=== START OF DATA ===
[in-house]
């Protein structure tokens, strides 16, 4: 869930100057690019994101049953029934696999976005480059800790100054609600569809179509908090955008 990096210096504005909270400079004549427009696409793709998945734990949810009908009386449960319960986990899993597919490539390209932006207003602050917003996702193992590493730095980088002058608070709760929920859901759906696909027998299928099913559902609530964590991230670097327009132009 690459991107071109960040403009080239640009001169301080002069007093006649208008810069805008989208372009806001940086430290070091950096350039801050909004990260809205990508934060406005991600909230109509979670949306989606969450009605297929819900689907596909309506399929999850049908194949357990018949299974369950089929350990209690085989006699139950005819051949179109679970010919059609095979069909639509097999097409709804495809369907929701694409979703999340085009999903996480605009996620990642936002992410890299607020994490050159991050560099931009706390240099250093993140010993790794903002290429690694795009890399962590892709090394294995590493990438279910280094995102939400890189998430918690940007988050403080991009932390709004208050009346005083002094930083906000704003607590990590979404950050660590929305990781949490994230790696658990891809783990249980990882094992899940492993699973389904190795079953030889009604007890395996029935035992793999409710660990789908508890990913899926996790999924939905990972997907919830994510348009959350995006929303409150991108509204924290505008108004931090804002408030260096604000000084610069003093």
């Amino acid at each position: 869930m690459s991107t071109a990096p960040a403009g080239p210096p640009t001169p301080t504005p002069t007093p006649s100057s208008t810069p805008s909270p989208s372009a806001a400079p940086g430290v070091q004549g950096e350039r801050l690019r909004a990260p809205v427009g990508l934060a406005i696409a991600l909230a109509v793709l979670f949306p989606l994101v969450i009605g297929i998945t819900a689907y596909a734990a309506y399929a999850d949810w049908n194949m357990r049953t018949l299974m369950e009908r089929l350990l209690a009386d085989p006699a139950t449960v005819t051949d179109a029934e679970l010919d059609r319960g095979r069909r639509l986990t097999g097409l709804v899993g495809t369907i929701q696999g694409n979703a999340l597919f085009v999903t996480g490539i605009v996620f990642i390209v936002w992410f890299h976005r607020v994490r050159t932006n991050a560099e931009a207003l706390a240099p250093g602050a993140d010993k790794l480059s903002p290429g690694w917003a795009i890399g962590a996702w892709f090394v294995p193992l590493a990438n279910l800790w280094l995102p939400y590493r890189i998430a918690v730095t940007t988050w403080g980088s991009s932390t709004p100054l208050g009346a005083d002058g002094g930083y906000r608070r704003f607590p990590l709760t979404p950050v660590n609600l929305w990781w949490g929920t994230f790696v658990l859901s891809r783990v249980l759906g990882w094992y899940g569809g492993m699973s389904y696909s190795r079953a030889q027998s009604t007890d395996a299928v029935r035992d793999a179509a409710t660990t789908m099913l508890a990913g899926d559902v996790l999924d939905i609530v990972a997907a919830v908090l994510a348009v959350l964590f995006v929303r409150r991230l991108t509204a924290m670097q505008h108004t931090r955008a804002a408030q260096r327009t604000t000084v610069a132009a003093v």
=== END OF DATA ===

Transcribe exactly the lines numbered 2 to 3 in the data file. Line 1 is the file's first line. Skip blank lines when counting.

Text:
């Protein structure tokens, strides 16, 4: 869930100057690019994101049953029934696999976005480059800790100054609600569809179509908090955008 990096210096504005909270400079004549427009696409793709998945734990949810009908009386449960319960986990899993597919490539390209932006207003602050917003996702193992590493730095980088002058608070709760929920859901759906696909027998299928099913559902609530964590991230670097327009132009 690459991107071109960040403009080239640009001169301080002069007093006649208008810069805008989208372009806001940086430290070091950096350039801050909004990260809205990508934060406005991600909230109509979670949306989606969450009605297929819900689907596909309506399929999850049908194949357990018949299974369950089929350990209690085989006699139950005819051949179109679970010919059609095979069909639509097999097409709804495809369907929701694409979703999340085009999903996480605009996620990642936002992410890299607020994490050159991050560099931009706390240099250093993140010993790794903002290429690694795009890399962590892709090394294995590493990438279910280094995102939400890189998430918690940007988050403080991009932390709004208050009346005083002094930083906000704003607590990590979404950050660590929305990781949490994230790696658990891809783990249980990882094992899940492993699973389904190795079953030889009604007890395996029935035992793999409710660990789908508890990913899926996790999924939905990972997907919830994510348009959350995006929303409150991108509204924290505008108004931090804002408030260096604000000084610069003093």
């Amino acid at each position: 869930m690459s991107t071109a990096p960040a403009g080239p210096p640009t001169p301080t504005p002069t007093p006649s100057s208008t810069p805008s909270p989208s372009a806001a400079p940086g430290v070091q004549g950096e350039r801050l690019r909004a990260p809205v427009g990508l934060a406005i696409a991600l909230a109509v793709l979670f949306p989606l994101v969450i009605g297929i998945t819900a689907y596909a734990a309506y399929a999850d949810w049908n194949m357990r049953t018949l299974m369950e009908r089929l350990l209690a009386d085989p006699a139950t449960v005819t051949d179109a029934e679970l010919d059609r319960g095979r069909r639509l986990t097999g097409l709804v899993g495809t369907i929701q696999g694409n979703a999340l597919f085009v999903t996480g490539i605009v996620f990642i390209v936002w992410f890299h976005r607020v994490r050159t932006n991050a560099e931009a207003l706390a240099p250093g602050a993140d010993k790794l480059s903002p290429g690694w917003a795009i890399g962590a996702w892709f090394v294995p193992l590493a990438n279910l800790w280094l995102p939400y590493r890189i998430a918690v730095t940007t988050w403080g980088s991009s932390t709004p100054l208050g009346a005083d002058g002094g930083y906000r608070r704003f607590p990590l709760t979404p950050v660590n609600l929305w990781w949490g929920t994230f790696v658990l859901s891809r783990v249980l759906g990882w094992y899940g569809g492993m699973s389904y696909s190795r079953a030889q027998s009604t007890d395996a299928v029935r035992d793999a179509a409710t660990t789908m099913l508890a990913g899926d559902v996790l999924d939905i609530v990972a997907a919830v908090l994510a348009v959350l964590f995006v929303r409150r991230l991108t509204a924290m670097q505008h108004t931090r955008a804002a408030q260096r327009t604000t000084v610069a132009a003093v």